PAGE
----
The next year, I graduated from Columbia. Ms. Brown was throwing me a party, and I invited a bunch of my mentors, as well as Aunt Soso, Trina, and my granny. I had helped get some money together for Trina to ride that same Greyhound bus I’d once taken. But then I changed my mind. She was getting high a lot then, and I didn’t want to babysit her. So I called her back and said to forget about it, that I didn’t want her to come after all. She didn’t ask why.
My granny didn’t come either. I had so wanted her to see my life—my studio apartment with its bookshelves of novels and biographies, the campus filled with brilliant professors. But at the last minute she made an excuse and said she couldn’t come. Many people were there to support me, but not the two women who’d raised me.
My brothers and sisters and I have never talked much about our childhood. When I went to live with my granny, I became something like an only child, and each year their absence became easier to accept. Alone, I was able to rewrite my own story: I had a good life. I went to Florida every spring break and swam with my cousins. I decorated my own room. I had only myself to look after. I tried to bury the rest of it in the ground, and I was surprisingly successful. But our silence had a cost.
Last year, I started writing what I thought would be an essay about my start in journalism, but I kept getting pulled back and back. I couldn’t write about myself without writing about my family.
I always knew that I had privileges my brothers and sisters didn’t have. All this time I thought that Colby and Aaron had lived with a nice foster family, but I found out this year that Colby, struggling with behavioral issues, had been sent away to live in a series of group homes when he was 9 or 10. How could I not have known that? “You were just off in your own little world,” he told me. “We were all off in our own little worlds.”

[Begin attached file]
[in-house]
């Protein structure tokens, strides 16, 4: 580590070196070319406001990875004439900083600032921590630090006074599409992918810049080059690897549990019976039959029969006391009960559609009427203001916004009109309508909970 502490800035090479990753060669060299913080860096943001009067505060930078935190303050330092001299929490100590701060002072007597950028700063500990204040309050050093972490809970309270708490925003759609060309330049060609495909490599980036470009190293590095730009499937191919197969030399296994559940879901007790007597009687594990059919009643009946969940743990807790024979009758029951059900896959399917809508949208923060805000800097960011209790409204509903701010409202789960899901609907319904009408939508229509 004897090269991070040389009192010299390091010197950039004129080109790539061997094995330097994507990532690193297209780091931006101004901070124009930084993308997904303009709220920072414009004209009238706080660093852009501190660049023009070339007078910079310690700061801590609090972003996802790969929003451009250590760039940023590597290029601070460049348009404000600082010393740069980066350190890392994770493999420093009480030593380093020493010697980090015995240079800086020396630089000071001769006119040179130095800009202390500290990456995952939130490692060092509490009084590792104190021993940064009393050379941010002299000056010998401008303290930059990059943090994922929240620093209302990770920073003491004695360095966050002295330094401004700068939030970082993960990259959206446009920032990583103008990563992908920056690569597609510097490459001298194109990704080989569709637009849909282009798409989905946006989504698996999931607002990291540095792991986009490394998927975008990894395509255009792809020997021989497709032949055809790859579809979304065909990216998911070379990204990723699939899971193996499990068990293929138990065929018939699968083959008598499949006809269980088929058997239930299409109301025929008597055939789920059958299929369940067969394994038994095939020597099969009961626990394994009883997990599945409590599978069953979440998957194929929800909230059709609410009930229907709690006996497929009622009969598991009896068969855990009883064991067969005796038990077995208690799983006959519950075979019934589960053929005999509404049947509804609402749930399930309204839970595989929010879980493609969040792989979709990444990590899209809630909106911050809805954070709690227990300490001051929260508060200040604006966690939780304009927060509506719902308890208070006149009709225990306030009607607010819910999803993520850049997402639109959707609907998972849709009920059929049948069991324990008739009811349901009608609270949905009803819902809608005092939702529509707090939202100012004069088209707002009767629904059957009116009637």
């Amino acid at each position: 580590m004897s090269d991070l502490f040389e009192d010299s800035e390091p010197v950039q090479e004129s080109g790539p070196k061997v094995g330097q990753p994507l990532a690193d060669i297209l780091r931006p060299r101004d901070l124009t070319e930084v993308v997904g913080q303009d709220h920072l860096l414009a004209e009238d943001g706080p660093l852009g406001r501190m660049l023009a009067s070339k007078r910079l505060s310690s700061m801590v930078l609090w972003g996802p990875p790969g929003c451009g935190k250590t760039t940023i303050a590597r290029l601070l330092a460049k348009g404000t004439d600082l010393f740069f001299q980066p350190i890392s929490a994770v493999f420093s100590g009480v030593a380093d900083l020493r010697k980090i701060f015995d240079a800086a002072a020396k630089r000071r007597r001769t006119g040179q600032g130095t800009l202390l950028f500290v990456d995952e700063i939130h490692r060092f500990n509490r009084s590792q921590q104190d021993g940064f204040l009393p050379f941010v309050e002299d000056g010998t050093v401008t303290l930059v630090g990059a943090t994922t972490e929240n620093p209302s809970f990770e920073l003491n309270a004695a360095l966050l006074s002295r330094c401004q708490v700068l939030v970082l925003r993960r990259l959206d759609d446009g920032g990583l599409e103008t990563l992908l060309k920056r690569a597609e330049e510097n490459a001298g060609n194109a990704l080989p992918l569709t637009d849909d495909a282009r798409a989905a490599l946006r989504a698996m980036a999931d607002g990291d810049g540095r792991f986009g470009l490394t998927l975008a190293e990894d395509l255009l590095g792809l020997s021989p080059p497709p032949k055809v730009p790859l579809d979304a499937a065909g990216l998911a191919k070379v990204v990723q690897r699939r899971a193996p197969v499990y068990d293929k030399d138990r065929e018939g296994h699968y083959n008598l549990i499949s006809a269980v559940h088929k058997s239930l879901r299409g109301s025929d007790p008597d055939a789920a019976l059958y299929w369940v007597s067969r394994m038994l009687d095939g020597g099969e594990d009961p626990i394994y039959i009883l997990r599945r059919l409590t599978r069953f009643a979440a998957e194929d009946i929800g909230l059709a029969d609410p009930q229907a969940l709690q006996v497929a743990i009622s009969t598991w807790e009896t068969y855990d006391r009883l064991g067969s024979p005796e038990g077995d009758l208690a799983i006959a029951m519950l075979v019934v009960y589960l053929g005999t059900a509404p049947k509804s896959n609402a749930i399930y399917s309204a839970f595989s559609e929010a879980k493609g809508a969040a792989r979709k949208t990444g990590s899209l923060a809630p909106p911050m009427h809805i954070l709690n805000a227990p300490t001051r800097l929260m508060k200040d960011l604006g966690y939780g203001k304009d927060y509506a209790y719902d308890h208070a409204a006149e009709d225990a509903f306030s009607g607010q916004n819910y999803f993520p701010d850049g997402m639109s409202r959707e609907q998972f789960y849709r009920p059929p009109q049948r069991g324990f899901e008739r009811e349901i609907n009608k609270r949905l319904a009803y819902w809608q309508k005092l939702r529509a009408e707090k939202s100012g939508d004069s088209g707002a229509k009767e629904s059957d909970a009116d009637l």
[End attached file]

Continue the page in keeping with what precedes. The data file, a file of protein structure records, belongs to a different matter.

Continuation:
He told me about a time when he was alone downstairs in our apartment, and the cops barged in. He’d gotten a teddy bear on a school trip to some kind of medical clinic, and it had a big bandage on it. Someone was hurt during the raid. I’m not sure what happened—or how much of this is the dream logic of a traumatized child—but he said that “somebody took my Band-Aid off my teddy bear because they was bleeding that bad.”
“I was so mad,” he said. “I loved that teddy bear.”
Listening to his memories, I felt like a wound was reopening inside me.
I talked with my aunts and my great-aunts, with my granny’s cousin and childhood friend. But the one person who didn’t want to talk was my granny.
“You don’t want to open that can of worms,” she said.
I always saw crack as the source of my family’s problems. But I learned that addiction went back in our family long before the crack epidemic—as did poverty and neglect.
Irvin Smith, my granny’s cousin, is the most educated member of our family—he has a doctorate in behavioral and analytical psychology and worked as a clinical consultant for the state of Kentucky. Ours, Irvin told me, was a “female-dominated family.” The women were always getting in hair-pulling, skillet-raising fights—“mother-daughter fights” about the things “that all mothers and daughters argue about: the daughter’s boyfriends, the grandkids.” They lived in the ’40s, ’50s, and ’60s in a part of Lexington called the Bottoms, where the juke joints were, where people went to drink and fight.